Note: This is an archived Handbook entry from 2015.
|Dates & Locations:|| |
This subject has the following teaching availabilities in 2015:Semester 2, Parkville - Taught on campus.
Timetable can be viewed here. For information about these dates, click here.
|Time Commitment:||Contact Hours: Forty-eight hours of lectures/tutorials, and up to 30 hours practical/field work |
Total Time Commitment:
|Recommended Background Knowledge:||None|
|Non Allowed Subjects:|| |
|Core Participation Requirements:||
For the purposes of considering request for Reasonable Adjustments under the Disability Standards for Education (Cwth 2005), and Student Support and Engagement Policy, academic requirements for this subject are articulated in the Subject Overview, Learning Outcomes, Assessment and Generic Skills sections of this entry.
It is University policy to take all reasonable steps to minimise the impact of disability upon academic study, and reasonable adjustments will be made to enhance a student's participation in the University's programs. Students who feel their disability may impact on meeting the requirements of this subject are encouraged to discuss this matter with a Faculty Student Adviser and Student Equity and Disability Support: http://services.unimelb.edu.au/disability
CoordinatorDr Bob Farquharson, Dr Ian Bland
Success in animal enterprises and systems is a result of interdisciplinary interactions between animal, plant, climatic, human, risk and market factors. This subject aims to develop the skills required to analyse these interactions and support decision-making in animal enterprises. The subject is taught using problem-based learning by doing. Students will conduct system management case study analyses during the semester, and submit a detailed report on these. Each case study is based on an animal enterprise or system. Case study analysis will require students to clearly identify the problem to be solved and the context for problem solving (including business and personal goals of the owners/managers and their approach to management and decision making), analyse options for solving the problems and meeting goals, and prepare a report of their findings for the 'client'. Case study visits are supplemented by lectures and tutorials that develop the theory and practice of system thinking and analysis. The subject integrates biophysical science disciplines, management economics, and human systems elements. It is designed to enable students to work effectively with the owners and managers of animal businesses in bringing about change in their system.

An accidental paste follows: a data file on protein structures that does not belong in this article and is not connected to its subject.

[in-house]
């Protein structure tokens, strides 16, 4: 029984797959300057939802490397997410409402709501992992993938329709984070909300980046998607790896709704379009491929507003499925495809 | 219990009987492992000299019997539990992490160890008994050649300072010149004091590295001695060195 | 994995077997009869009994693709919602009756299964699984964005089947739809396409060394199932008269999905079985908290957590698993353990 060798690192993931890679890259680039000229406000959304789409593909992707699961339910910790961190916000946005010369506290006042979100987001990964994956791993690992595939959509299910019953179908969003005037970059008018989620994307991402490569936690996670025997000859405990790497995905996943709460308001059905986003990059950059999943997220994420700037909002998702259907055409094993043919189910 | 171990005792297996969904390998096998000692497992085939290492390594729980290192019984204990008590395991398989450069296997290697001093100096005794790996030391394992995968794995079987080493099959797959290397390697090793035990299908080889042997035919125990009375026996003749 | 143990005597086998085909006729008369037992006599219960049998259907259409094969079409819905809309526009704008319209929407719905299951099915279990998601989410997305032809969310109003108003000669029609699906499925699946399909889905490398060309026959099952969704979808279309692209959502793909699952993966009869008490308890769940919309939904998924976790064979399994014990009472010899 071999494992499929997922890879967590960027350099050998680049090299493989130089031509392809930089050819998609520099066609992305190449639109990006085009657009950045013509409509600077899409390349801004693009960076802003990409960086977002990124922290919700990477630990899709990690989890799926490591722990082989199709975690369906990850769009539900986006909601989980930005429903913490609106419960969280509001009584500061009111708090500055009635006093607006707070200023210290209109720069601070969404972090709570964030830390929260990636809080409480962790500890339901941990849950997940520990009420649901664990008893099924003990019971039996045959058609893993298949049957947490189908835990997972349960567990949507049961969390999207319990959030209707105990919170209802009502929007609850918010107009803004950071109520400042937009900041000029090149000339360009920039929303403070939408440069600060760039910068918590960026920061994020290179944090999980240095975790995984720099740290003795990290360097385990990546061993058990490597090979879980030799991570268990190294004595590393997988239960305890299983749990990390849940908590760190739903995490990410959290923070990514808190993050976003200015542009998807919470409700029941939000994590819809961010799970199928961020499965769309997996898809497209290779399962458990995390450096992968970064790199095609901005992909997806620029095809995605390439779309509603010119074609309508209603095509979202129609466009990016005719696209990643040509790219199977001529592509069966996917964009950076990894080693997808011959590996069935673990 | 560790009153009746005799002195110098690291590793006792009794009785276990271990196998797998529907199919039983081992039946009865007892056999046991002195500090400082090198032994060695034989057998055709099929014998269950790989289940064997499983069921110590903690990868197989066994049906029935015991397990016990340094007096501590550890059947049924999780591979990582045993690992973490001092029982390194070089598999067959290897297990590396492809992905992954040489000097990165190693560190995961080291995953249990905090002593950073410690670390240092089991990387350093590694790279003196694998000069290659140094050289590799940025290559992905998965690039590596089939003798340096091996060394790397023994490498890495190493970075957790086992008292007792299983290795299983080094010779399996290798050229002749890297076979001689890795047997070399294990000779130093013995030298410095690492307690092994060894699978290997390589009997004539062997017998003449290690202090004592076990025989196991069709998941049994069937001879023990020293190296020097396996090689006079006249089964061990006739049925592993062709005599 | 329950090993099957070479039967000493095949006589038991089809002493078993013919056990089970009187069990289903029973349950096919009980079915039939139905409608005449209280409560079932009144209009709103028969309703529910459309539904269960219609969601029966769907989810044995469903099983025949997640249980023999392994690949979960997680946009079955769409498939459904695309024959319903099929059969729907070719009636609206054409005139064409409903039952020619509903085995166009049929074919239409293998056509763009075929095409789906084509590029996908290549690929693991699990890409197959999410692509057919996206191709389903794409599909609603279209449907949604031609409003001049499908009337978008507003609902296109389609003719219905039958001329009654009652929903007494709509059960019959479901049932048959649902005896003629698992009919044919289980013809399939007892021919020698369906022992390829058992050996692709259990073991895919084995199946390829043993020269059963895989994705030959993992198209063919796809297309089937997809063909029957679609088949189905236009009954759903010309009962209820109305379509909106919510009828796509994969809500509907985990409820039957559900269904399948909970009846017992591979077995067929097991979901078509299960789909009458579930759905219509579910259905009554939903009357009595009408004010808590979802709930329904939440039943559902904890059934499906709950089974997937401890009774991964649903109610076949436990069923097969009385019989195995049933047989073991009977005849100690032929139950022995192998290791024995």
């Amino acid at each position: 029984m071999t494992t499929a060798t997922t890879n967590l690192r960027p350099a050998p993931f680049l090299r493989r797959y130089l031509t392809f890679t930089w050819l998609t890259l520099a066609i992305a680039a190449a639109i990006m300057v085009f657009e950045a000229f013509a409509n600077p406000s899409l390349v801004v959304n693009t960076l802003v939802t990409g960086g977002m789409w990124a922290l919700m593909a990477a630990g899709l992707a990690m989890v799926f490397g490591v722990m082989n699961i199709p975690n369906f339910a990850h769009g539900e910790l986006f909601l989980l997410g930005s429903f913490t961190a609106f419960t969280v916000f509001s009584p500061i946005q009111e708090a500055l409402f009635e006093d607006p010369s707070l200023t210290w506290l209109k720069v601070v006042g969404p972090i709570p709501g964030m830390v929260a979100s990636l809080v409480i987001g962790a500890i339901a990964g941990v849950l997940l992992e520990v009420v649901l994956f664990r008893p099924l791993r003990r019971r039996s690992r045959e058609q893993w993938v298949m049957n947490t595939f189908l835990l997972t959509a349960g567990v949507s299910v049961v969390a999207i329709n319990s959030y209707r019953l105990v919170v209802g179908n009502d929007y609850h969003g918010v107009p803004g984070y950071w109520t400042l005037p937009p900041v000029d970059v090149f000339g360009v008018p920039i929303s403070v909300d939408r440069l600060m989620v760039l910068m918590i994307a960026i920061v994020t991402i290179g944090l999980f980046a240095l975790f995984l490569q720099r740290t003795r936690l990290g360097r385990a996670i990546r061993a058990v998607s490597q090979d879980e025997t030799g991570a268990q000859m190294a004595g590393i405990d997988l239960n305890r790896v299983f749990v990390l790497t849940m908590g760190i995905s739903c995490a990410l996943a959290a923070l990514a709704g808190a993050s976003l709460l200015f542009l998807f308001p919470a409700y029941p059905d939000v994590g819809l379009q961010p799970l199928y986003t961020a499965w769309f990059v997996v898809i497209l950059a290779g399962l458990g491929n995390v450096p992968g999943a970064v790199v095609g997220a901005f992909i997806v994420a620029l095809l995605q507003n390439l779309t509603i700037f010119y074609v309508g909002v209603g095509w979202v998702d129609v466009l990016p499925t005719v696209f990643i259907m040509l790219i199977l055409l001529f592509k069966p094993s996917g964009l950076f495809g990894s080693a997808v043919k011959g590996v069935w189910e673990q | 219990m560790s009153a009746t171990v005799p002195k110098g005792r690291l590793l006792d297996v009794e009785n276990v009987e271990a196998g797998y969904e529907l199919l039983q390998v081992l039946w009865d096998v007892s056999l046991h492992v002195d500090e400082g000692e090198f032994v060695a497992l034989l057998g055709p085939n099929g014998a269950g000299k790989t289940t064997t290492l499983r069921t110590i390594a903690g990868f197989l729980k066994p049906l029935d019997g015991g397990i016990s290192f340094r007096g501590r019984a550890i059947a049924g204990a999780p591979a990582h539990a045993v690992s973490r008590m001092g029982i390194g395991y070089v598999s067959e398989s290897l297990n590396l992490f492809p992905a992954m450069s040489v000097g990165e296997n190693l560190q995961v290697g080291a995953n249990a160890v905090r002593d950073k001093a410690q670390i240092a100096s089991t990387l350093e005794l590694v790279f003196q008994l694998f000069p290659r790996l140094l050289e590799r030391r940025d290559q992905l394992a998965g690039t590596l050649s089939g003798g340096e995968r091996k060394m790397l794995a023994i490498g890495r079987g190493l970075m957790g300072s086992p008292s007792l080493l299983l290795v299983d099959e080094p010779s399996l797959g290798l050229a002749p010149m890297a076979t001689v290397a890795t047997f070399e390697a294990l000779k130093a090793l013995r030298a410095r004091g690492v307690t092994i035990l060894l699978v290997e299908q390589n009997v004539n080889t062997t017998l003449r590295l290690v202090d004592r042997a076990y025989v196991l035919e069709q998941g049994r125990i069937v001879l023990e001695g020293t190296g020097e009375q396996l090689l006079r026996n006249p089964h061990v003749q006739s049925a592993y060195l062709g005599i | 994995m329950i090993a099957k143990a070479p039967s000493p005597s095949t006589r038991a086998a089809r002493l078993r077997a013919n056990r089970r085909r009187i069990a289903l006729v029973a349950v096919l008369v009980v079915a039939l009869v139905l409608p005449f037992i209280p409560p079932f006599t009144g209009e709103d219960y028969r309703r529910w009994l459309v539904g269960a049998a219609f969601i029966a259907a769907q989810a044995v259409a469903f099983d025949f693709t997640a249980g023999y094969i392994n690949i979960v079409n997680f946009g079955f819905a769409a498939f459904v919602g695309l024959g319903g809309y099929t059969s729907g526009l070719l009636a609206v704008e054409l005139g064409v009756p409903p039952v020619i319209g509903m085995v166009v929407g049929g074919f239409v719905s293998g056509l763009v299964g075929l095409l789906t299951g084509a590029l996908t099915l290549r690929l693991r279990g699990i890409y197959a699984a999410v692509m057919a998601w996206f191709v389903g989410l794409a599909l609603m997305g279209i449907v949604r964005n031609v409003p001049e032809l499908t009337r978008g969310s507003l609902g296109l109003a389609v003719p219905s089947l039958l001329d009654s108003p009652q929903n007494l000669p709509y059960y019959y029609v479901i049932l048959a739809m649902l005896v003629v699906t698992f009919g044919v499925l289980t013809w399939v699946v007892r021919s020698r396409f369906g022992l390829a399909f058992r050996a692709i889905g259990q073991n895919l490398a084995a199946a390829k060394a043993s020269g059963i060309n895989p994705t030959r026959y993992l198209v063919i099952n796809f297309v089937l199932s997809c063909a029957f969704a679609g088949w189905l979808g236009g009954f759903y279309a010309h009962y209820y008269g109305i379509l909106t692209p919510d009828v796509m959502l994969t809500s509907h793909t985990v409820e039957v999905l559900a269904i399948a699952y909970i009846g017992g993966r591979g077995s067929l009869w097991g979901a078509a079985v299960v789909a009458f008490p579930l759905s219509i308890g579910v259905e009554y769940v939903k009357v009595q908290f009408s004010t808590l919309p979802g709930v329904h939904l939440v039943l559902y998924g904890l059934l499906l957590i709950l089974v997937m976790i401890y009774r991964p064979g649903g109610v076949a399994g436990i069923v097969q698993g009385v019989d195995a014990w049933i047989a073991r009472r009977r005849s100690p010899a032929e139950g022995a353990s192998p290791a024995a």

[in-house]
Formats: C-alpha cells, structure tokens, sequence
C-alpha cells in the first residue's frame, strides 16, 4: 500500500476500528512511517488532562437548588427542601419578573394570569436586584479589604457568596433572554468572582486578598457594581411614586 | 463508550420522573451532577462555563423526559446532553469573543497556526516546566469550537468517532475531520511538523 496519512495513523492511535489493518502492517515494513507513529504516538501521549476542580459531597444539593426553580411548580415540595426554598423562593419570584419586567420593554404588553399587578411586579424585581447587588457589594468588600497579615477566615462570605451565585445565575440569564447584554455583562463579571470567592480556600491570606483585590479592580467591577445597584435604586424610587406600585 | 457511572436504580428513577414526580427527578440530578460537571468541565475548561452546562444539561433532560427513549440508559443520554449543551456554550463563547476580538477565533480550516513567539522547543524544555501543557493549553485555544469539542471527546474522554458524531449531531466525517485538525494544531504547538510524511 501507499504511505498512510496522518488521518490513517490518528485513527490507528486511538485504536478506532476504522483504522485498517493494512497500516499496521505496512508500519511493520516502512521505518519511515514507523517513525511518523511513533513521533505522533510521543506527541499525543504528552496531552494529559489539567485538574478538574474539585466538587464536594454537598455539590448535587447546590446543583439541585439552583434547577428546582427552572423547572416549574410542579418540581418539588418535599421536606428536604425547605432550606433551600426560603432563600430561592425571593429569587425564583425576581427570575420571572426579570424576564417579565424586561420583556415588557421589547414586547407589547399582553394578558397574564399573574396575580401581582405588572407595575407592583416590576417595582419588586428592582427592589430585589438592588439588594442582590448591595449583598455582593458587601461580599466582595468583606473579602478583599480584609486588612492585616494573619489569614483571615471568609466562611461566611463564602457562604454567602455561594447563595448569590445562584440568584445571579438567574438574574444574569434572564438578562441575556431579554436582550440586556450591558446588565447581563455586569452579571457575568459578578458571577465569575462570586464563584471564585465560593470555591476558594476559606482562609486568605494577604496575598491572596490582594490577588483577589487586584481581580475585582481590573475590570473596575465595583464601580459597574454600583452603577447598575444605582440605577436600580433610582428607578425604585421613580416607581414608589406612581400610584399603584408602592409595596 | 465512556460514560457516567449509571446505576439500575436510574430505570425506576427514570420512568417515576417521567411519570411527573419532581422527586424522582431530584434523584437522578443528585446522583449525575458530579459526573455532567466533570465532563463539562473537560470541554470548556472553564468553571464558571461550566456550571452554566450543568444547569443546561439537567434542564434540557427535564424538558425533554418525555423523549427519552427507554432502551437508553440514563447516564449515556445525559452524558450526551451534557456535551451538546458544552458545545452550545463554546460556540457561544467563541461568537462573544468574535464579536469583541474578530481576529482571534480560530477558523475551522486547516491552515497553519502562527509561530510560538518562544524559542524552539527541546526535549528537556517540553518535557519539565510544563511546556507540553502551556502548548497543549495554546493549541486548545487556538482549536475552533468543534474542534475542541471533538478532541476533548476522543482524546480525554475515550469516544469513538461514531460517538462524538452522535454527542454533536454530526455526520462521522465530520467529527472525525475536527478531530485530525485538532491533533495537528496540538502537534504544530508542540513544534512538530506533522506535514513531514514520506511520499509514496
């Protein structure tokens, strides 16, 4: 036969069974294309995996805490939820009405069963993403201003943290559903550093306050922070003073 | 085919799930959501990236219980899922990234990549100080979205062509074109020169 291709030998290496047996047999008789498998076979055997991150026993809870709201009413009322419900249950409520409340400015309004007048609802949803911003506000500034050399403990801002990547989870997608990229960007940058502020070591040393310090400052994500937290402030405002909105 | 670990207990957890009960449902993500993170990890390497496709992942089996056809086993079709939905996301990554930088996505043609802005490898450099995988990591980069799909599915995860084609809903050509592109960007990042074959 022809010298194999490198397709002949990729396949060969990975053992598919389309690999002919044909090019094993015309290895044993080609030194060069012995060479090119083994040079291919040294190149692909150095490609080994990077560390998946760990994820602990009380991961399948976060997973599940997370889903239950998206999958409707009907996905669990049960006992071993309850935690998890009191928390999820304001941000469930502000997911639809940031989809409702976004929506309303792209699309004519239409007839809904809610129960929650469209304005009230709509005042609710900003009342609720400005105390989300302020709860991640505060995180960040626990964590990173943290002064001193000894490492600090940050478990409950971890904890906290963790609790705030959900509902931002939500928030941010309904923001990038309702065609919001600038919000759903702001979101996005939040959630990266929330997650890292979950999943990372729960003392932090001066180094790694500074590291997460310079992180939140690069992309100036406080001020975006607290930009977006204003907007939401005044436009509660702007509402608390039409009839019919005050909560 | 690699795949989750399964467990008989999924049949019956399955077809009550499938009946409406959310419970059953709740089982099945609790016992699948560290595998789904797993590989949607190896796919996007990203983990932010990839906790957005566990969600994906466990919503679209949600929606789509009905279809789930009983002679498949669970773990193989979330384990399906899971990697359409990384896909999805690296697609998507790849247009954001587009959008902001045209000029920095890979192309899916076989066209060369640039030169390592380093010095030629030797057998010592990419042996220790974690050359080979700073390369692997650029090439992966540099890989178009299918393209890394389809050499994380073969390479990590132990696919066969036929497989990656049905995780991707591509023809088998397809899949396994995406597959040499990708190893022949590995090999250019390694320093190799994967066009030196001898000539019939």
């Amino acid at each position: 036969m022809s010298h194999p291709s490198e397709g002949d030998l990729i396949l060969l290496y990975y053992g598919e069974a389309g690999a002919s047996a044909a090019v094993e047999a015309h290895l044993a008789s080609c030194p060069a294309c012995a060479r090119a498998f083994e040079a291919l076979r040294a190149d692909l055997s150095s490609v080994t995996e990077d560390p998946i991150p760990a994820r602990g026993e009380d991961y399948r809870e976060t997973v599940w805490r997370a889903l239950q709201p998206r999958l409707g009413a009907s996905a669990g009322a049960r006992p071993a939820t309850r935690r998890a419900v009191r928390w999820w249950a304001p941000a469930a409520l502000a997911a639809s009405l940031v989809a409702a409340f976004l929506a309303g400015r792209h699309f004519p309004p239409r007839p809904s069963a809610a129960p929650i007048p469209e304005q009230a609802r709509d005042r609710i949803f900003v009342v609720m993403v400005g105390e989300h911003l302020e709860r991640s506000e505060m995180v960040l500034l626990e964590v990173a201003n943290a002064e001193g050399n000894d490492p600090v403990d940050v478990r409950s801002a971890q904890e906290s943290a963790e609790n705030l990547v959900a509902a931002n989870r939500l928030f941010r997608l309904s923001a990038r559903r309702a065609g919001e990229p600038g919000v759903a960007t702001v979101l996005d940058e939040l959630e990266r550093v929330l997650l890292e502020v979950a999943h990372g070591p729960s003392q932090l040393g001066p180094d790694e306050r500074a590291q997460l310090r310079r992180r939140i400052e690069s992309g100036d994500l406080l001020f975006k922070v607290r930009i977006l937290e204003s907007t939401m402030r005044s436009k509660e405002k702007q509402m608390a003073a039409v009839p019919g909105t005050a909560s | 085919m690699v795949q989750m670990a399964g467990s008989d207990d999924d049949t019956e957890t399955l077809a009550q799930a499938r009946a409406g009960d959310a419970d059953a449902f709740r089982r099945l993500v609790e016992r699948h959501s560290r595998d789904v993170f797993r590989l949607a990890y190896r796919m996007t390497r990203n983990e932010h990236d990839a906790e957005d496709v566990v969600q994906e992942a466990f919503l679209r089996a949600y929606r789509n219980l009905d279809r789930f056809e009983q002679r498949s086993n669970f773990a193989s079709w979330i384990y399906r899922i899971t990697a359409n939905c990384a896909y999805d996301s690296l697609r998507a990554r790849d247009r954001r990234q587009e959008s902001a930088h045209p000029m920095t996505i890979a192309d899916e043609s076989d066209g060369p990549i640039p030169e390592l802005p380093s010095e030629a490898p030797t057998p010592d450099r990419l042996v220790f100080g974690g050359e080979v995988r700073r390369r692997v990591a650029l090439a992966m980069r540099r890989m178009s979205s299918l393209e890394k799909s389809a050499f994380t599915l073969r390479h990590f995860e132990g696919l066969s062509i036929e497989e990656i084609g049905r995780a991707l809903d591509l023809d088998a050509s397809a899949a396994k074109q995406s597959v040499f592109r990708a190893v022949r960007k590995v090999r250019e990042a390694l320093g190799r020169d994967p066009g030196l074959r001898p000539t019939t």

On completion of this subject, students should have gained:
Four case study reports through the semester, each equivalent to 1000 words and worth 25% of total mark.
Case Study Report 1: 1000 words (25%) due approximately in week 6; Case Study Report 2: 1000 words (25%) due approximately in week 8; Case Study Report 3: 1000 words (25%) due approximately in week 10; Case Study Report 4: 1000 words (25%) due approximately in week 12.
Agriculture in Australia: An Introduction, by Bill Malcolm, Peter Sale, Brian Leury and Snow Barlow, Oxford University Press, 2nd Edition
|Breadth Options:|| |
This subject potentially can be taken as a breadth subject component for the following courses:
You should visit learn more about breadth subjects and read the breadth requirements for your degree, and should discuss your choice with your student adviser, before deciding on your subjects.
|Fees Information:||Subject EFTSL, Level, Discipline & Census Date|
On completion of the subject the students should have developed the following generic skills:
* Problem solving and analytical skills;
* Capacity to tackle unfamiliar and complex problems;
* Ability to think systemically and integrate knowledge from different disciplines;
* Communication skills, through written and oral presentations to a ‘client’;
* Quantitative analysis skills; and
* Ability to plan work, be efficient in time management, and deliver results within a prescribed time line
Students enrolling in the Faculty of Veterinary and Agricultural Sciences are advised that some courses of study may put them at an increased risk of contracting Q Fever. Q Fever is a relatively common preventable condition which, while rarely fatal, can cause a severe acute illness and can result in damage to heart valves and chronic fatigue. It is recommended that students consider undertaking screening and vaccination for Q Fever prior to commencement of study. Students may be required to provide proof of vaccination prior to undertaking some coursework. Your course coordinator will advise you of this requirement prior to commencement of the study semester. Vaccine costs for students are not covered by the Pharmaceutical Benefit Scheme, Medicare, or by the University. Some students with full private medical coverage (which has hospital and ancillary cover) may receive partial re-imbursement for vaccine costs.
Animal Disease Biotechnology (specialisation of Animal Health and Disease major) |
Animal Science and Management
Science-credited subjects - new generation B-SCI and B-ENG.
Selective subjects for B-BMED
Download PDF version.